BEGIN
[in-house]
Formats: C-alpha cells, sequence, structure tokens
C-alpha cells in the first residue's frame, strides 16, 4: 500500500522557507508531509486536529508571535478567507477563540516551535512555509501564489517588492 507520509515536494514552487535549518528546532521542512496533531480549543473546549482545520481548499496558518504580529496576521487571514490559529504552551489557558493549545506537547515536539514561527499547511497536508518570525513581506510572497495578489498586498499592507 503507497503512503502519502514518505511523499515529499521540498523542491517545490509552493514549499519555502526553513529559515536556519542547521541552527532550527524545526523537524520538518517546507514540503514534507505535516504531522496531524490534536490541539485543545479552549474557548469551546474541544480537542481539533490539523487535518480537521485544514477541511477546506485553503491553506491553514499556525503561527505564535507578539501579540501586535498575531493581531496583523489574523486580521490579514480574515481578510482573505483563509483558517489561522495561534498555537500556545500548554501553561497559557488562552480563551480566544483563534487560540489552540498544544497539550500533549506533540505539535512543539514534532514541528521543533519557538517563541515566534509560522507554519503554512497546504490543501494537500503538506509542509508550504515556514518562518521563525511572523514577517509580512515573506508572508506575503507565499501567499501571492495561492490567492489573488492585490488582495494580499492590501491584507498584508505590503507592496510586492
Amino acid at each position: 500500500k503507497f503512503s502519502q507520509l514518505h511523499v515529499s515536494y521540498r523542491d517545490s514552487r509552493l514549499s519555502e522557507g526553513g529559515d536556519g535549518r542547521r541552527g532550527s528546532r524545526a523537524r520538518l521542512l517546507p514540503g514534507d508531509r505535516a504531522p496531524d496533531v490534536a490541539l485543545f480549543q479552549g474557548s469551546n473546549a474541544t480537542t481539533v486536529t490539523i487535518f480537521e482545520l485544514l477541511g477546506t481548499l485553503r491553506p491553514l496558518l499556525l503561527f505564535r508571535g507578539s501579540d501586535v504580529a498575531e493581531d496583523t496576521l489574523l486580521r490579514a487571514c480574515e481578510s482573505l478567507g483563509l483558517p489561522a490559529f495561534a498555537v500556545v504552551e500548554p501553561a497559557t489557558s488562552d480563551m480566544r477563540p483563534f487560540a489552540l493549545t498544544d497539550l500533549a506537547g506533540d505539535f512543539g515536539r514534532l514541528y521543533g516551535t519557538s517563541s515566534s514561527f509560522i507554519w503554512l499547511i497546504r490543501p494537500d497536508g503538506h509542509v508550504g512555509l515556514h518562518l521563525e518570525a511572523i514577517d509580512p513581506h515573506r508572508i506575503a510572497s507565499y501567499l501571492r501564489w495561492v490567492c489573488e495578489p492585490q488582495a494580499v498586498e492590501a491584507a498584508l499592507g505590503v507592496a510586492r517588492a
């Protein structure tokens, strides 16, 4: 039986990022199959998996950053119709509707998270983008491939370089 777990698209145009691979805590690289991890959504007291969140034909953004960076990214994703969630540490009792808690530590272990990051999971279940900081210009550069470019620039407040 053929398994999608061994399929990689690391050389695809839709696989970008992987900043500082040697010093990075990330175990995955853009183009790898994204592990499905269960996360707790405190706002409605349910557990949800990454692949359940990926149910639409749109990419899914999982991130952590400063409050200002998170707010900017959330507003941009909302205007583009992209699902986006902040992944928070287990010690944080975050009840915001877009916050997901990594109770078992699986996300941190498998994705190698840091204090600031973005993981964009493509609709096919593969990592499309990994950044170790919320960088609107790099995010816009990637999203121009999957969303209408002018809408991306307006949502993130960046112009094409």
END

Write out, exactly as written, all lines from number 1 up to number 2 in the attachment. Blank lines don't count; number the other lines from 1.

[in-house]
Formats: C-alpha cells, sequence, structure tokens